I froze. At age 12, I had always relied on my mother to protect me and defend me from his attacks when she was around. At that point, I was too immature to realize that she never really protected me, but only worked to prevent her husband from blowing up around her. While usually this would result in me feeling protected, I realized later, through years of processing old memories, that was never her true goal. Her only goal was to maintain the facade that her marriage and family were perfect from the outside, and that her social standing was intact.
I froze. Physically locked in place, and emotionally stiff. My insides were as shattered as the dish I ate breakfast on earlier that morning. My mother saw what happened, heard my story, and yet she was making me clean up the mess.
I froze, until my mother snapped me out of it and made me bend down to pick up large shards and sweep up the rest. When we had finished cleaning the floor, she told me I could leave, and I ran to my room and hid under my blanket.
That day was the last day that I showed emotion to anyone. I stopped trusting her, my aunt, uncle and cousins. I stopped trusting anyone that day. Whenever someone asked how I was, I gave an automatic "I'm fine" and redirected the conversation away from me. When anyone would try and press to see how I was doing, I shut down. I began crying regularly that day, and whenever something happened that I had no control over, I would cry. My parents would both berate me for crying, saying I was "so emotional", and that I never cried like this as a baby. They would threaten to and follow through with taking away my PlayStation, books, maps, stuffed animals, and not give them back to me until years later. They would kick me out of the house, until they realized that I was just sitting at the foot of the driveway and all the neighbors could see me crying.
When I was 13, they yelled and threatened to send me to therapy, because I was an 'ungrateful, whiny brat, who complained about anything and everything', and that the therapist would see that I was just acting out for attention, and they would know that I was lying about any of my problems. I never did get sent to a therapist, and withdrew inside myself. The only times I was ever happy was on camping trips with the scouts (my parents never attended anything after I turned 11), and occasionally at school. I stopped trusting authority figures, and the few that I did end up trusting, never got to know me well enough, or cared enough to actually ask why I was so quiet and sad all of the time.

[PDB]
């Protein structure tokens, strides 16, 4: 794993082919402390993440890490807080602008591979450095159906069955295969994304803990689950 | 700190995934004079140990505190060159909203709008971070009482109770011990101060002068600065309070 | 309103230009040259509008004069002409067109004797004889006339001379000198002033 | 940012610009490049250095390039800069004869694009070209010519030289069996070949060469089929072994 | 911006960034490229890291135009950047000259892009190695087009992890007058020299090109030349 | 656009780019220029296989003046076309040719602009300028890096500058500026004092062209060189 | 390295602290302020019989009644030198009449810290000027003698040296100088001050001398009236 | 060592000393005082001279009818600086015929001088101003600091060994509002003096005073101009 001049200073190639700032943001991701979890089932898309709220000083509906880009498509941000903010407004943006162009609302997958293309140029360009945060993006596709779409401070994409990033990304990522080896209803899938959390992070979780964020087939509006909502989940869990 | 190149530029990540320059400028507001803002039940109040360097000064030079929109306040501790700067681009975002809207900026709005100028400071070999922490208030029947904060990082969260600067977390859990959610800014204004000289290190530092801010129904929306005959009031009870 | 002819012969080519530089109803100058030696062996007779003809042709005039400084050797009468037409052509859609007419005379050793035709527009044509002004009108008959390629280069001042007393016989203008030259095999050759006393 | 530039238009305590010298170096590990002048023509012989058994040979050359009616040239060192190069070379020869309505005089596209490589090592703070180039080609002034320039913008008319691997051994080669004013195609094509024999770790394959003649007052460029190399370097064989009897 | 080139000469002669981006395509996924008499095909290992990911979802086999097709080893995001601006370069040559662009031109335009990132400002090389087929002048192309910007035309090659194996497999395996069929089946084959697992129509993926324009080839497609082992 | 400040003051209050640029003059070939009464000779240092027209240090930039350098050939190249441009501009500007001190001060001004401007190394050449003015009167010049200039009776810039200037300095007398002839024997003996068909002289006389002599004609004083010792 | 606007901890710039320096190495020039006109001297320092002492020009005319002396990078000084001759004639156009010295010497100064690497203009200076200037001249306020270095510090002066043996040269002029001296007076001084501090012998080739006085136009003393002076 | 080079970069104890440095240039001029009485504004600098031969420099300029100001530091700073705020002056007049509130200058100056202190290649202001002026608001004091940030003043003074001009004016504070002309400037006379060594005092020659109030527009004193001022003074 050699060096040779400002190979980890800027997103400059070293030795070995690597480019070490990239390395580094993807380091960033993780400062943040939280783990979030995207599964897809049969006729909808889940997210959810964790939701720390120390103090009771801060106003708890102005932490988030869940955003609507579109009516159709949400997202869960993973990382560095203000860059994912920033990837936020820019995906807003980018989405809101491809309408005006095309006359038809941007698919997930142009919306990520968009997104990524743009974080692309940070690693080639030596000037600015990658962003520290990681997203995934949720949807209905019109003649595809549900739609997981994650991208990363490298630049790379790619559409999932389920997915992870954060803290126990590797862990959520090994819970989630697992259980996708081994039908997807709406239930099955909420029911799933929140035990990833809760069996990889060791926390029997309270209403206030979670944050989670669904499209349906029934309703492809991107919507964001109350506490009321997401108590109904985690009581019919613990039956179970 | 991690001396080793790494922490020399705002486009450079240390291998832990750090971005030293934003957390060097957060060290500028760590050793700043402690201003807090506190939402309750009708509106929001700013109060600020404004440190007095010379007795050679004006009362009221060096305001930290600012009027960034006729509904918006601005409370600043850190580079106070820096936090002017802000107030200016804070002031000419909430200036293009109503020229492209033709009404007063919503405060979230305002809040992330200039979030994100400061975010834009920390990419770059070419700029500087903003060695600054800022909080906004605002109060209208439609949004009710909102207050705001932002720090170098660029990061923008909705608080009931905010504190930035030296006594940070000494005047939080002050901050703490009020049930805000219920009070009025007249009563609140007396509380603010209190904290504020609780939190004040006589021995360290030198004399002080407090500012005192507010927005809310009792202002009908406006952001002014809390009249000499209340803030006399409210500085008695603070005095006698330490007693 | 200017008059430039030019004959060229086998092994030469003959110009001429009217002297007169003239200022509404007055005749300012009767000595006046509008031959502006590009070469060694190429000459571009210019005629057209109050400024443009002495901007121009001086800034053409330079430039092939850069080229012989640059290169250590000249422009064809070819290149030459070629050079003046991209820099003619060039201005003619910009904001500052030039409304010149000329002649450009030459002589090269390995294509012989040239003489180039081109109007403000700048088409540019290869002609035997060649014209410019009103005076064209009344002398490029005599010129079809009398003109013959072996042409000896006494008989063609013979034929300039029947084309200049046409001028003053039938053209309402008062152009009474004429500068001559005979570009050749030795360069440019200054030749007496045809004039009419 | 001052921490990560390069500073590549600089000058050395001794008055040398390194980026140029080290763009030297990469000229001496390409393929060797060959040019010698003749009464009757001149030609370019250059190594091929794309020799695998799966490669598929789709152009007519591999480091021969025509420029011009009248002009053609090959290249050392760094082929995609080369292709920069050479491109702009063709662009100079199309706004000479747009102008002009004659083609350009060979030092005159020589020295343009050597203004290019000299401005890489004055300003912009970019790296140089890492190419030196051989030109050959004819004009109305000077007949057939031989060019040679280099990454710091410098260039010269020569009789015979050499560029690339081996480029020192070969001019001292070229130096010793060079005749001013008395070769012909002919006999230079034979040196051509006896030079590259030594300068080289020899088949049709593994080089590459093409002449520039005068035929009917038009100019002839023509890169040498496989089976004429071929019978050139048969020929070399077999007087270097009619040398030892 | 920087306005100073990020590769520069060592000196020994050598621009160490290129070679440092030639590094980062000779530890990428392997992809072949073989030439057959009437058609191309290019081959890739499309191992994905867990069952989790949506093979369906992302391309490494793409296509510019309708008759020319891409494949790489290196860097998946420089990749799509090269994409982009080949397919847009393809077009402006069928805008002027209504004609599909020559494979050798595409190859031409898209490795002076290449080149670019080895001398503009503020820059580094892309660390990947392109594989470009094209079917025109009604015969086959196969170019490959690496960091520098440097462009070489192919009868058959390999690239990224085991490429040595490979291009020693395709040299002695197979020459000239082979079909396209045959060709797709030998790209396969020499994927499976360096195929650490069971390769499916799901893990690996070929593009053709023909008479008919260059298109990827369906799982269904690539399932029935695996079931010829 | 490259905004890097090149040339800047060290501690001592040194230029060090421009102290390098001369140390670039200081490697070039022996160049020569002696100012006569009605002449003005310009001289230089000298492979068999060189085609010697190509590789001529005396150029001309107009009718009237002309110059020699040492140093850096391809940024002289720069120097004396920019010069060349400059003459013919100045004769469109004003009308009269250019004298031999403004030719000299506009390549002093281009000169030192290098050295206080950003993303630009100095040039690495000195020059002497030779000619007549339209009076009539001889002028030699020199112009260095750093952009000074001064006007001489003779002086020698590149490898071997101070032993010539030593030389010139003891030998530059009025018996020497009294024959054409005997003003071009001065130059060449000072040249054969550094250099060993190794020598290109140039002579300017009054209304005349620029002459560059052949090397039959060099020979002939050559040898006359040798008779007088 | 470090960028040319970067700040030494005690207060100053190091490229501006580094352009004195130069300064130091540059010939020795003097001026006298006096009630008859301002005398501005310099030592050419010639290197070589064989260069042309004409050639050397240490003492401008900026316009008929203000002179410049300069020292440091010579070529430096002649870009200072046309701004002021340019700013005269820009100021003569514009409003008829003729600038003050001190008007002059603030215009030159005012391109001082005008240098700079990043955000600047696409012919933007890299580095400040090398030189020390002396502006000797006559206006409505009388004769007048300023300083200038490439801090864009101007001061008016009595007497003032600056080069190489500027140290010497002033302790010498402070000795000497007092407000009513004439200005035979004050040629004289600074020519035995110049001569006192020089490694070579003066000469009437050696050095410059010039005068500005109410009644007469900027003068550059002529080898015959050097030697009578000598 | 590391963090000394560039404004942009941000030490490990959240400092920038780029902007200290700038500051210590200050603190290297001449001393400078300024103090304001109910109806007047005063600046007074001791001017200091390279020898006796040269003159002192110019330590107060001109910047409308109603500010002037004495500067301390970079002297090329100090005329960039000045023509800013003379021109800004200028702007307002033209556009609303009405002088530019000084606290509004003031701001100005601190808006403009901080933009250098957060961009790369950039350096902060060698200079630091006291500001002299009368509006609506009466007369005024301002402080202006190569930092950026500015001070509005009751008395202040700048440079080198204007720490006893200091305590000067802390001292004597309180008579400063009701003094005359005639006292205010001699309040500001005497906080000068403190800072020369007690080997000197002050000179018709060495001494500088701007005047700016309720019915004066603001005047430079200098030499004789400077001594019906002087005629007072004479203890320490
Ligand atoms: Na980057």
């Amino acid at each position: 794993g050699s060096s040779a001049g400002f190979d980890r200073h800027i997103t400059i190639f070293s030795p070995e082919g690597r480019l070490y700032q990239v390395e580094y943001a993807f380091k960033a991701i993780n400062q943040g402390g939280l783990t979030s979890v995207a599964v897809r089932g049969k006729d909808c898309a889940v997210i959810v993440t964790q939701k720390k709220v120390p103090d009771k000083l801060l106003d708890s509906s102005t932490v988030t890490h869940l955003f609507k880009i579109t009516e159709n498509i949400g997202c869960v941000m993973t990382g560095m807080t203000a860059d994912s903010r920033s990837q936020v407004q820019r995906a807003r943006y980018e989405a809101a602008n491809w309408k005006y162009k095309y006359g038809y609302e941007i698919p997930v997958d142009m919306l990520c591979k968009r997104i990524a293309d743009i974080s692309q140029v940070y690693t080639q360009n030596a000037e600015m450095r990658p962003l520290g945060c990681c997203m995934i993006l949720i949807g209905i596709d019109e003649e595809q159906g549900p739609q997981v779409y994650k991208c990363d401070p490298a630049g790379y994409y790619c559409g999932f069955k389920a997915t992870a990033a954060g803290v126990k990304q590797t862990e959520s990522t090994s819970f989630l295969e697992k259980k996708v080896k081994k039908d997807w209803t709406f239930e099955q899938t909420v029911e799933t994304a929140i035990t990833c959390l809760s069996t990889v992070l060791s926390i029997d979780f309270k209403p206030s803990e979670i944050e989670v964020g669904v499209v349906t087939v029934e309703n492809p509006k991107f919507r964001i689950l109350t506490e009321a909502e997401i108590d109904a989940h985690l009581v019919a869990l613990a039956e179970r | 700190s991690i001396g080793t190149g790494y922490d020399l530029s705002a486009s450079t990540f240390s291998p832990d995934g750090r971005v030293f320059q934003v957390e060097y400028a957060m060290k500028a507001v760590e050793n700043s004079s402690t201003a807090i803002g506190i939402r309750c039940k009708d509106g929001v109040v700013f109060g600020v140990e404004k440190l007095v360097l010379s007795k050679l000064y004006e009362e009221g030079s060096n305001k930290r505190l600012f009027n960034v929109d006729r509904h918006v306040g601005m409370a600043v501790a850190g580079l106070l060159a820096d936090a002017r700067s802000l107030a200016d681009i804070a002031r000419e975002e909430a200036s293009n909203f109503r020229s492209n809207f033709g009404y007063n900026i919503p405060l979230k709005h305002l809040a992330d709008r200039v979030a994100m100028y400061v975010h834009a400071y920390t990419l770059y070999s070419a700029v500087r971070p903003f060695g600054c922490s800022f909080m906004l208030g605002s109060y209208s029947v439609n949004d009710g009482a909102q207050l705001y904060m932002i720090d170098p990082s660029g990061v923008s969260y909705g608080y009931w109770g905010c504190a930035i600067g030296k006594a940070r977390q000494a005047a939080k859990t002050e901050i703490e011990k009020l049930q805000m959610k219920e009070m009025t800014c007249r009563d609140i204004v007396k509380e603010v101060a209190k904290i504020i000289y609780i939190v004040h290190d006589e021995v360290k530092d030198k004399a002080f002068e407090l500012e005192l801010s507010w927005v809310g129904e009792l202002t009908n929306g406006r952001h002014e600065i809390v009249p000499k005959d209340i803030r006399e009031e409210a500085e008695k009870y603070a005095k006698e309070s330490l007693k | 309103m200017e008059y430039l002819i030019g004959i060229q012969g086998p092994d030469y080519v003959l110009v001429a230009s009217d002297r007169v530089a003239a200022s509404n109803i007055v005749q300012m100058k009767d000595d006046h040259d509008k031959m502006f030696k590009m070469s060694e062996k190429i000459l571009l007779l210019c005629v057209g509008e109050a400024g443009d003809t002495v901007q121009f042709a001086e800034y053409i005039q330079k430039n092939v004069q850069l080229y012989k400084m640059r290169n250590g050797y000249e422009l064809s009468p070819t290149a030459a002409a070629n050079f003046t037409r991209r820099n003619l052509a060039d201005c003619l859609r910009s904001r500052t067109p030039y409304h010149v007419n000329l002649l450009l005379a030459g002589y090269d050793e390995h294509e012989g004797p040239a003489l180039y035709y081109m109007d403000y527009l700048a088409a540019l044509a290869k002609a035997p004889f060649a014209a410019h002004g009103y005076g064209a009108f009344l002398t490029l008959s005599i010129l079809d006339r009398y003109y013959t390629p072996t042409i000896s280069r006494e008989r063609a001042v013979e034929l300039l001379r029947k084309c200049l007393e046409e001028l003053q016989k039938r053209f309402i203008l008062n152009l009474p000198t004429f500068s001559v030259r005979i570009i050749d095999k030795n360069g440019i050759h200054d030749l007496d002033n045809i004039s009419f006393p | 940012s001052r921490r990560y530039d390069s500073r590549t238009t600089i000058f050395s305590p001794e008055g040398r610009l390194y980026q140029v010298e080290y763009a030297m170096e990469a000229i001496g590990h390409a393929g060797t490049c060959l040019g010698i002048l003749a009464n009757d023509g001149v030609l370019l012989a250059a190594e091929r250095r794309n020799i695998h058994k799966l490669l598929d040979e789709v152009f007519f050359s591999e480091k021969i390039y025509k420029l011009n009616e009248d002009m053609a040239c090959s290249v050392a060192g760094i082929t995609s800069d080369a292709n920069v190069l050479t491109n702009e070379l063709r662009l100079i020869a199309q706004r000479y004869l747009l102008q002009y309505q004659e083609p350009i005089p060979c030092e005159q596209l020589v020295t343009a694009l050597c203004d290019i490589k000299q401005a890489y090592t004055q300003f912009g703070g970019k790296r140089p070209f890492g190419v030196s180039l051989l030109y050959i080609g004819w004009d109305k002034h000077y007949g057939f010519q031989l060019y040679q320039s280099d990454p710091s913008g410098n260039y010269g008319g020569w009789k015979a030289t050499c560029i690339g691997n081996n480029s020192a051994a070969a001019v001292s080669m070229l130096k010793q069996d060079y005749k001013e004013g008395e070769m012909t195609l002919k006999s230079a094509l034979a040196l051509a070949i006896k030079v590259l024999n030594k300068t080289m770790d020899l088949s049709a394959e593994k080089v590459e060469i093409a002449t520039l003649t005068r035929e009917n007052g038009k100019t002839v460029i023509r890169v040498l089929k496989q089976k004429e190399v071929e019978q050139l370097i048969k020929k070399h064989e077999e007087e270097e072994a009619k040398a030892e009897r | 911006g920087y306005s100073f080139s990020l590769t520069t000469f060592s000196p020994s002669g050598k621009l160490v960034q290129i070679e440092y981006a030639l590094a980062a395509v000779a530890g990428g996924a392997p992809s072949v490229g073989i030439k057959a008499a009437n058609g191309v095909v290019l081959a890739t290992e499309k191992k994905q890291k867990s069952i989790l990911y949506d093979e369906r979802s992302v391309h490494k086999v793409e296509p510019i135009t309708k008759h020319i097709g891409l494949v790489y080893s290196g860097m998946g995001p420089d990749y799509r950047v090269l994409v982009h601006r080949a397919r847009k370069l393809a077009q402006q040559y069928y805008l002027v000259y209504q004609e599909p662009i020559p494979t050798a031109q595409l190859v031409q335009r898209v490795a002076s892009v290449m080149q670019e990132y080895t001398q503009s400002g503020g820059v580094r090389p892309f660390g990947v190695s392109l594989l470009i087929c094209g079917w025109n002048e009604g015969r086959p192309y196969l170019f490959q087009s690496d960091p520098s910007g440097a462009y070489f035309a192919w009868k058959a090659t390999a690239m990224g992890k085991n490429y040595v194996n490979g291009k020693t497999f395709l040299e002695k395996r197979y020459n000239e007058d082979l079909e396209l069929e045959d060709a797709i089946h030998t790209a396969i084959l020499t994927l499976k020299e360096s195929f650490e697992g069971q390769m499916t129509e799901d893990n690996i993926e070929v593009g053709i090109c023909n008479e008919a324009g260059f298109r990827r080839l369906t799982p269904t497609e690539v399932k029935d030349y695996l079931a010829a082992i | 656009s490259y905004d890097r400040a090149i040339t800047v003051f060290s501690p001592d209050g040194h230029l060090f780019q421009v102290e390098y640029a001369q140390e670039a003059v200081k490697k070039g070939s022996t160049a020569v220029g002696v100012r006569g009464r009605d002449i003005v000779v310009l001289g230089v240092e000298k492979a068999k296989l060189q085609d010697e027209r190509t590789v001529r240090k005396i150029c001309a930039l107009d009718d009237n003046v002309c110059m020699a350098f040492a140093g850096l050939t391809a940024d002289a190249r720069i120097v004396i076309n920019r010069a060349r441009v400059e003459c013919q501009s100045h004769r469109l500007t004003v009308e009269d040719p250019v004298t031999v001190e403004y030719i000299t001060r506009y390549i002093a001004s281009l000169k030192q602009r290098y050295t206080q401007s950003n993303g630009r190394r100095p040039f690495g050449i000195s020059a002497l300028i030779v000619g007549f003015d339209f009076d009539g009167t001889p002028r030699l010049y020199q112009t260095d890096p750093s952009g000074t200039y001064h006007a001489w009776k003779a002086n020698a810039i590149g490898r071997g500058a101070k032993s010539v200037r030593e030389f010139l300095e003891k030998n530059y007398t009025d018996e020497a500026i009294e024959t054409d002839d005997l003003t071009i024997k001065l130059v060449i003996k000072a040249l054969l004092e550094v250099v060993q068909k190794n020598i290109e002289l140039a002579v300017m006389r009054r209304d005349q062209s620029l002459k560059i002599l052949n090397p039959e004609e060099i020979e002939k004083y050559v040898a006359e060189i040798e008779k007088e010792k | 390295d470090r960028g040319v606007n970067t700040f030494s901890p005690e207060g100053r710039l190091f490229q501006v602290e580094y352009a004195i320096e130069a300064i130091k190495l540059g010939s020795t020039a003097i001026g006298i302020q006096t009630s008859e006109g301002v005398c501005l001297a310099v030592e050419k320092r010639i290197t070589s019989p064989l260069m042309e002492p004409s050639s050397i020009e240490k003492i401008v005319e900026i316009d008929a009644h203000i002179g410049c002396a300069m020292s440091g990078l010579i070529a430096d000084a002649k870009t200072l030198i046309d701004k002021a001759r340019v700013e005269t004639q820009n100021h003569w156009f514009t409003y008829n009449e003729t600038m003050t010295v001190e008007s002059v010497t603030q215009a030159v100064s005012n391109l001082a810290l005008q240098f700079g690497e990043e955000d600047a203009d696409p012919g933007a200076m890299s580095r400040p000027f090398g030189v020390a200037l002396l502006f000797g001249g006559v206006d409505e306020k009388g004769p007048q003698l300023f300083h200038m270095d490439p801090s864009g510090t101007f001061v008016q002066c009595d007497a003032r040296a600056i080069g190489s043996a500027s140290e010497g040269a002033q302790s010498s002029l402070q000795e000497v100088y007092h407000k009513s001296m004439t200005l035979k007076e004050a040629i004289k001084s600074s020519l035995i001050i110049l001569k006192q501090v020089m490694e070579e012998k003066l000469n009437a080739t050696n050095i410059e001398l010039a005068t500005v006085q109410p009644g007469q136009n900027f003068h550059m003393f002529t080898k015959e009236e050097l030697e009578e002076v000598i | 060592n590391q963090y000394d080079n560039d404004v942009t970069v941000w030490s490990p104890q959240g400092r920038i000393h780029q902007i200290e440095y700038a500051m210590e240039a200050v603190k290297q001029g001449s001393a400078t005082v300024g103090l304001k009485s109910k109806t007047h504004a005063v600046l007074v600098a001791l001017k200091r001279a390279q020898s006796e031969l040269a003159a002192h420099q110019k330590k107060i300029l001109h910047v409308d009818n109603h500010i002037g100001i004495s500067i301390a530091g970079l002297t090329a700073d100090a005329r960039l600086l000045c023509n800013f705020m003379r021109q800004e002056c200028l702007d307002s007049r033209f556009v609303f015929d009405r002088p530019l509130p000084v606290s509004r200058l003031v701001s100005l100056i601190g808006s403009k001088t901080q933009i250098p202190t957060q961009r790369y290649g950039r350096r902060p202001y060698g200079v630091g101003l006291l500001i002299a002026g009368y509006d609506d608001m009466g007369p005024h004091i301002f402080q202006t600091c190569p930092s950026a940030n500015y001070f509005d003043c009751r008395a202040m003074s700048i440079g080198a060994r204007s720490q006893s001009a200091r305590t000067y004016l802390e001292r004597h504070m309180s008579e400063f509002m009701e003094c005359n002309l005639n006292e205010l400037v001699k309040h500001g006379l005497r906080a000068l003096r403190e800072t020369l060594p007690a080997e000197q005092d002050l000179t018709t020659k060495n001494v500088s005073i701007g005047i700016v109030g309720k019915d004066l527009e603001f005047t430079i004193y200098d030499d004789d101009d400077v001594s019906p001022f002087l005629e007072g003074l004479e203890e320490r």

I wish I could say there is a happy ending to this tale, that I finally gained the courage to leave and run to the other side of the country and stay NC with them. But I haven't. I went to college 3 hours away, which was the furthest they would let me go and still pay for it. I was told which major I should sign up for by them, and in trying to minimize any conflict with them, I just went along with it. I met some good friends at college, and was finally able to loosen their grip on me, but I never felt that I had any control over my future. I didn't have a support system to help me get away from their grip. I graduated college and moved back in with them and am still here. I tried therapy a few years ago, but had a traumatic experience when the billing department sent my bill with detailed information on my diagnosis and appointments directly to my mother, and I haven't been back to one since.
I have spiraled in and out of depressive, anxiety-ridden states for the past 15 years, and have near-constant suicidal thoughts. I've managed to ignore them, but they are always there, like a parasite, eating away at my will to live. I don't have enough income right now to support myself independently, and certainly not to afford therapy visits on my own. But I am trying to at least write down my horrible stories and share them with a group of anonymous internet names who have been nothing but supportive with my previous posts. This sub was the reason that the fog of why I hated myself and my family has been lifted, and the reason that I am trying to do anything to get myself out of this, so I thank you as a whole and individually for existing as a safe place to share things like this.
submitted by StorytimewithNs